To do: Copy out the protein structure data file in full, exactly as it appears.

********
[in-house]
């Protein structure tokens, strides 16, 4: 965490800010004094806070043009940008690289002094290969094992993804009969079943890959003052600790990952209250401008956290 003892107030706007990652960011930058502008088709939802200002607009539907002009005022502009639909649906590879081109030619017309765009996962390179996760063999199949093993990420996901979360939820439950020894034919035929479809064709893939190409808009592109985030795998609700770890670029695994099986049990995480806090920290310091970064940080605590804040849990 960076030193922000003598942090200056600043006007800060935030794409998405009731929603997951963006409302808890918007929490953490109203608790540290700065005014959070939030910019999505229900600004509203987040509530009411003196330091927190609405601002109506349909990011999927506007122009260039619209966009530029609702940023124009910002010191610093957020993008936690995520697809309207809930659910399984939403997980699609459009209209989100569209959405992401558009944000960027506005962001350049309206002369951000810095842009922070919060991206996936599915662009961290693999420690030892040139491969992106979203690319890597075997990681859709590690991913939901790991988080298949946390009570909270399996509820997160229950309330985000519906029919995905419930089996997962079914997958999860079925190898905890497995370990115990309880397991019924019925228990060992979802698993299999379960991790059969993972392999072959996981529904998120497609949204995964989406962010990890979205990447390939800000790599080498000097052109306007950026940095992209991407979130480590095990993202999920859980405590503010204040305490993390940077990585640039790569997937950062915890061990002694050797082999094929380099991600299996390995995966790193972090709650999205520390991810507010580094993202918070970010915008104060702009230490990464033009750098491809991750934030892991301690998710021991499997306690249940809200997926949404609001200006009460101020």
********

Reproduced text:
[in-house]
């Protein structure tokens, strides 16, 4: 965490800010004094806070043009940008690289002094290969094992993804009969079943890959003052600790990952209250401008956290 003892107030706007990652960011930058502008088709939802200002607009539907002009005022502009639909649906590879081109030619017309765009996962390179996760063999199949093993990420996901979360939820439950020894034919035929479809064709893939190409808009592109985030795998609700770890670029695994099986049990995480806090920290310091970064940080605590804040849990 960076030193922000003598942090200056600043006007800060935030794409998405009731929603997951963006409302808890918007929490953490109203608790540290700065005014959070939030910019999505229900600004509203987040509530009411003196330091927190609405601002109506349909990011999927506007122009260039619209966009530029609702940023124009910002010191610093957020993008936690995520697809309207809930659910399984939403997980699609459009209209989100569209959405992401558009944000960027506005962001350049309206002369951000810095842009922070919060991206996936599915662009961290693999420690030892040139491969992106979203690319890597075997990681859709590690991913939901790991988080298949946390009570909270399996509820997160229950309330985000519906029919995905419930089996997962079914997958999860079925190898905890497995370990115990309880397991019924019925228990060992979802698993299999379960991790059969993972392999072959996981529904998120497609949204995964989406962010990890979205990447390939800000790599080498000097052109306007950026940095992209991407979130480590095990993202999920859980405590503010204040305490993390940077990585640039790569997937950062915890061990002694050797082999094929380099991600299996390995995966790193972090709650999205520390991810507010580094993202918070970010915008104060702009230490990464033009750098491809991750934030892991301690998710021991499997306690249940809200997926949404609001200006009460101020």